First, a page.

After a decade of extra funding to promote culture and creativity and greater access to learning about the arts, film and heritage both inside and outside the classroom, England entered a period of austerity, which has had adverse consequences for arts provision in schools. Together with the introduction of the English Baccalaureate (EBacc), these circumstances have created what has been called a ‘perfect storm’ for arts education and led to a significant drop in children being able to engage with arts and culture in the context of their schools.
In England, overall responsibility for primary and secondary, as well as higher education and apprenticeships, at government level lies with the Department for Education (DfE), though much responsibility is devolved to local level. Furthermore, the Department for Digital, Culture, Media and Sport (DCMS) plays a role in championing arts education. The 2016 DCMS Culture White Paper states that ‘everyone should enjoy the opportunities culture offers, no matter where they start in life’ and sets the following priorities to achieve this:
- Culture should be an essential part of every child’s education, both in and out of school;
- There should be better access to skills development and clearer pathways for talent, where it emerges;
- Publicly funded culture should reflect the diversity of our country.
Another body that plays a role in arts education isArts Council England, in particular through its involvement in the Cultural Education Challenge, which was launched in 2015. It seeks to promote collaboration between educational institutions, cultural organisations and local authorities with the aim to provide access to quality cultural education for pupils (explored further in chapter 5.2). ACE also supports Music Education Hubs (see chapter 5.2).
Unlike England, arts education has been comparatively well funded in Wales in the last decade. For this reason, the arts are considered to be firmly embedded in the curriculum and generally children have good access to arts provision.
AtWelsh Government level it is mainly the Department for Education and the Department of Economy, Skills and Natural Resources – Culture, Sport and Tourism Division that are responsible for arts education. In addition, the Arts Council of Wales plays an important role in arts education. The Creative Learning through the Arts programme is run by the Welsh Government in partnership with the Arts Council from 2015 until 2020 and receiving GB£ 20 million over five years. It aims to: improve attainment through creativity; increase and improve arts experience and opportunities in schools; contribute to improving literacy, numeracy, and reducing the impact of disadvantage; and support teachers and arts practitioners in developing their skills. A third interim evaluation report on the programmeindicated that 63% of state schools in Wales had benefited from arts-based learning since 2015; over 900 teachers had received appropriate training and 22 arts and education collaborations were established.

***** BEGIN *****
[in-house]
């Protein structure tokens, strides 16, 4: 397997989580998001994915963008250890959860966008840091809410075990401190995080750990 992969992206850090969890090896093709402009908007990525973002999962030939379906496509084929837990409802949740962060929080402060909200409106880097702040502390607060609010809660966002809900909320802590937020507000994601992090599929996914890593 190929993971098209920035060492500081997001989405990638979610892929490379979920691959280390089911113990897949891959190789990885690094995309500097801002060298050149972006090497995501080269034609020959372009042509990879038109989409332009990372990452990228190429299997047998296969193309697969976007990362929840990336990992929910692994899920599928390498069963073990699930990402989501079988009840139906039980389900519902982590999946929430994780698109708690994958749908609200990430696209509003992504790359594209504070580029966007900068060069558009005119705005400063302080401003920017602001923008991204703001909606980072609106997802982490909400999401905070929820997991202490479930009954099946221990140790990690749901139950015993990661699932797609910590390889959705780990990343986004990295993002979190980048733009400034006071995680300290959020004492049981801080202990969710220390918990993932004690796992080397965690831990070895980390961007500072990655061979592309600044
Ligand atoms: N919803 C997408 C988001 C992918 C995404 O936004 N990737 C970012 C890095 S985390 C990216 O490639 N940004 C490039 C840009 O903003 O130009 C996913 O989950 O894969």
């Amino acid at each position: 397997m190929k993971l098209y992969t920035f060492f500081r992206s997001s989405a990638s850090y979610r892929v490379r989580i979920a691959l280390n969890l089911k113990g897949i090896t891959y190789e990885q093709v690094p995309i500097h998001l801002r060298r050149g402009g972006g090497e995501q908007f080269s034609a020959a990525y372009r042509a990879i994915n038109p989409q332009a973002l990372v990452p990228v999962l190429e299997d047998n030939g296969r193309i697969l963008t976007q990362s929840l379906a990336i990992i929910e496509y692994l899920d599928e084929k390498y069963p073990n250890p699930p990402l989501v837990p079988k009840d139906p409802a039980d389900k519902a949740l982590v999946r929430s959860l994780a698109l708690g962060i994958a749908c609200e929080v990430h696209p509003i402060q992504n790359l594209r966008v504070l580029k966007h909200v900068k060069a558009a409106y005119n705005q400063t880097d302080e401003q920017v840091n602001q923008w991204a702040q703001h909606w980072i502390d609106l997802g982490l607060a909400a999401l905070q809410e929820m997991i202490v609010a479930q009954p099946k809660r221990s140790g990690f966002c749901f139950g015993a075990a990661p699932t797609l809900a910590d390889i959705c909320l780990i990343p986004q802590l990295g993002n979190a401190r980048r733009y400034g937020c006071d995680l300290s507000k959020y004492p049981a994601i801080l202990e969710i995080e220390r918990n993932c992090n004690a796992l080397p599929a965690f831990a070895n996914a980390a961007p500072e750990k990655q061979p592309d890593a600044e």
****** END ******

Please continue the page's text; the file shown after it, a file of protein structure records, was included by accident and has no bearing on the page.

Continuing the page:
In addition, ACW runs the All-Wales Arts and Education Programme, which aims to complement arts education in the curriculum by establishing links between schools and cultural institutions. The aim of the programme is to: increase and improve opportunities for teachers and learners in schools to work with artists and arts/cultural/heritage organisations; increase opportunities for young people to experience the work of Wales’s artists and arts/cultural organisations; and create more opportunities for communication and partnerships between schools, artists, arts/cultural/heritage organisations and local communities.
In 2018, theCulture, Welsh Language and Communication Committee of the National Assembly of Wales initiated an inquiry into funding for, and access to, music education (Hitting the Right Note).
The Welsh Government has launched a public consultation process on its new curriculum which introduces six broad areas of learning and experience, including expressive arts in place of a subject-based approach. This suggests how drama and dance could be used to further the study of core learning objectives.